Understanding Third-Party Deductions for Landlords
A third-party deduction is how landlords and tenants on benefits can ensure rent arrears and service charges are paid.
The payments are triggered when a tenant has rent and other essential outgoings arrears and does not have enough money to pay them.
Third-party deductions are a financial last resort once other measures have failed, such as negotiating a repayment plan or when enforcement action, like eviction, is imminent.
The aim is to offer claimants in money trouble a safety net to prevent eviction and homelessness.
Arrears covered by a claim
The solution takes a fixed amount from a tenant’s monthly benefits to pay the creditor to reduce arrears. The creditor may be a landlord or utility supplier, for example.
If the rent includes a service charge, the deduction is increased to cover the cost to stop arrears building.
For tenants in serious financial difficulties, the Department of Work and Pensions (DWP) only allows three deductions at a time. If someone has three or more creditors, the DWP will make an order prioritising the debt.
When the arrears are cleared, the deduction stops unless the tenant continues to mismanage money.
The debt priority order makes applying early for the scheme vital for landlords who otherwise may have to wait until other debts have cleared to get their money.
Does third-party deduction cover rent?
The third-party deduction scheme includes rent arrears and service charges, making the landlord the third party.
What’s included in the amount owed?
Besides rent arrears and service charges, the scheme covers any reasonable costs incurred in recovering the debt.
Who can apply for a third-party deduction?
Landlords and tenants can apply for the benefit deduction. So can their representatives and agents.
Applying to join the scheme
The application for third-party deductions for rent arrears and service charges is part of the form for claiming:
- Jobseekers Allowance
- Employment and Support Allowance
- Income Support
- Pension Credit
Send the completed form to the benefit or pension centre dealing with the tenant’s claim.
The DWP will want to know:
- Details of debt repayment methods that have failed
- The amount owed, including costs
- The weekly rent cost
- Proof that the debt has lasted for eight weeks or more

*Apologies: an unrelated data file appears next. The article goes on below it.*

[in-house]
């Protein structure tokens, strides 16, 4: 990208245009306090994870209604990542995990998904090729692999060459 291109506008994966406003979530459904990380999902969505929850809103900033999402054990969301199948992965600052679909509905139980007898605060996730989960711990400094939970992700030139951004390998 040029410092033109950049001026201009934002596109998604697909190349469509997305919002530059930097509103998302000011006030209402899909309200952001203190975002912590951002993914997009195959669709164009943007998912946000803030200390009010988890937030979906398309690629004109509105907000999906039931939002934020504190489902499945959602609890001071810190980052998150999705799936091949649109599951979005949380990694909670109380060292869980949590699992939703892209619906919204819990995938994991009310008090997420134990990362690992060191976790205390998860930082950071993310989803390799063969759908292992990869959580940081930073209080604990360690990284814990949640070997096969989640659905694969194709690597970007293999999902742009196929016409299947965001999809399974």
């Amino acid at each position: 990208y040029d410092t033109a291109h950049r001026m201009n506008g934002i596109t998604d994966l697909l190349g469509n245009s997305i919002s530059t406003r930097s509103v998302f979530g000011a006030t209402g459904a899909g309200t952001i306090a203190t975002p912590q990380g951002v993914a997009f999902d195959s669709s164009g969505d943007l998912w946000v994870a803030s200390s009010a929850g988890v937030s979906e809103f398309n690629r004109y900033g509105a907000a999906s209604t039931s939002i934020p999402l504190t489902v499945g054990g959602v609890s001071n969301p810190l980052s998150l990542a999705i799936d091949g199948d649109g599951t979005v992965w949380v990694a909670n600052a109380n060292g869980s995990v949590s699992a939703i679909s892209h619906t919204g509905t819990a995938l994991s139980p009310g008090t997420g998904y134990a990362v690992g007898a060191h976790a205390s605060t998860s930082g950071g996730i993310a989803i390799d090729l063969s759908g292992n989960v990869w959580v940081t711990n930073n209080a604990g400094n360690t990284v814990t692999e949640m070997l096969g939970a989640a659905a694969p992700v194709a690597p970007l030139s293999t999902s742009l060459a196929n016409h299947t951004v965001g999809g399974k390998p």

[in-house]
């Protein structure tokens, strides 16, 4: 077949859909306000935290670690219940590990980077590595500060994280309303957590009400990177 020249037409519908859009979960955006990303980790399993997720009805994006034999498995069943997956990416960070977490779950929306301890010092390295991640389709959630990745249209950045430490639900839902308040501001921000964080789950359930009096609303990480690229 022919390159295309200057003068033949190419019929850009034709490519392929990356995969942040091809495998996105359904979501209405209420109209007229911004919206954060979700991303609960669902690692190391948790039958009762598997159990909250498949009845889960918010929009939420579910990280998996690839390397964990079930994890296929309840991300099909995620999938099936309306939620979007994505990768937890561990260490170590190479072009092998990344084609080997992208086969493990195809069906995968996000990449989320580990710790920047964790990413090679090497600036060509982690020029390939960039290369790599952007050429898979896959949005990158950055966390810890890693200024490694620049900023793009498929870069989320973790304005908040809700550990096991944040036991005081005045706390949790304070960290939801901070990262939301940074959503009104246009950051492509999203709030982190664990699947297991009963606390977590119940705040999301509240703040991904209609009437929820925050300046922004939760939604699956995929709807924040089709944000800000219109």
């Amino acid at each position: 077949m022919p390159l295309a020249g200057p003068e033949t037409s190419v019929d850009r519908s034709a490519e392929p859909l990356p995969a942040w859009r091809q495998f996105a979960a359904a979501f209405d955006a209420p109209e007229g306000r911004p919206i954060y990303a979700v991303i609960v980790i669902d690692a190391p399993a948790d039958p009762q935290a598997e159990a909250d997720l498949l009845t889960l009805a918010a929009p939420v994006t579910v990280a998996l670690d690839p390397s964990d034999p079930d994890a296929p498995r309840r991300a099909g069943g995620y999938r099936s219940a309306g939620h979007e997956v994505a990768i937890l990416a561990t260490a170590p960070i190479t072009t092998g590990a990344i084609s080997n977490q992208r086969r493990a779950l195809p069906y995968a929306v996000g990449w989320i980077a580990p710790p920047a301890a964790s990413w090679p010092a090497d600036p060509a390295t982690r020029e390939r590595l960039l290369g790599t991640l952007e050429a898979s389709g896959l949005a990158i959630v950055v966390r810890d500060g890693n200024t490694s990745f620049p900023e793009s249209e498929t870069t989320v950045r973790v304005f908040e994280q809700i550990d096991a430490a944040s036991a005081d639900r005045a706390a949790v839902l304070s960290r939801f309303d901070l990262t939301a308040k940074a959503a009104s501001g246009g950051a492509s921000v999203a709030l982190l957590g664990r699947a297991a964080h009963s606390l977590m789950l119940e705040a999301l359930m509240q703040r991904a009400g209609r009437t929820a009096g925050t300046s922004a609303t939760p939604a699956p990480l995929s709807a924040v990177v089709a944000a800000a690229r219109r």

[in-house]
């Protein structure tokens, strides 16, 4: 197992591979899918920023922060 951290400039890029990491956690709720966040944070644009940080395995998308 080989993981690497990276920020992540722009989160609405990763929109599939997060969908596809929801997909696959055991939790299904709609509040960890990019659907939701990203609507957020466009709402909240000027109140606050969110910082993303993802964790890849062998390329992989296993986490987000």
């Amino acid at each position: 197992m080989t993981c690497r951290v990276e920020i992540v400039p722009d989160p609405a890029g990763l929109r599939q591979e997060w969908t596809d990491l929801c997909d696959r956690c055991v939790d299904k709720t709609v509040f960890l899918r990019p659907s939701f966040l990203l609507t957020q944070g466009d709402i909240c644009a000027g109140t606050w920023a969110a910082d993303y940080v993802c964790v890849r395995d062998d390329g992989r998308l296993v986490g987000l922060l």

- Any additional payment is needed to cover ongoing costs, such as service charges
- Details of any other debt recovery payments made by the tenant
- Details of any repayment disputes
The DWP says most third-party deduction applications are granted, but sometimes, the tenant must consent to take the money. Generally, this is due to the deduction exceeding more than 25 per cent of the total benefit paid.
How the DWP assesses claims
The DWP is likely to grant a third-party deduction claim if the application shows the following:
- The tenant and family face enforcement action, like eviction
- If the landlord indicates at least four weeks of rent remains unpaid in any eight weeks
- The tenant and, if applicable, their partner are named on the tenancy agreement as responsible for paying the rent and other charges. Sometimes, the DWP refuses claims if the debt was incurred by a former tenant who has left the property.
- The claim must leave the tenant with enough benefits to claim any linked benefits, such as housing benefit reductions or council tax relief.
- The lowest priority deductions stop if the tenant has three or more third-party deduction claims.
Paying third-party deductions
If a claim is successful, landlords are paid third-party deductions every four weeks in arrears. The DWP can take six weeks or more to set up payments.
When to claim a third-party deduction
Waiting for a tenant to leave is too late to claim a third-party deduction - private landlords must apply while the tenant is still living in the home where the arrears were incurred. The arrears must accrue over eight weeks and come to at least half of the rent due.
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View Related Handbook Page
Persons with low or no income who have a liability to pay rent may be entitled to housing benefit, which is currently being replaced in phases by Universal Credit.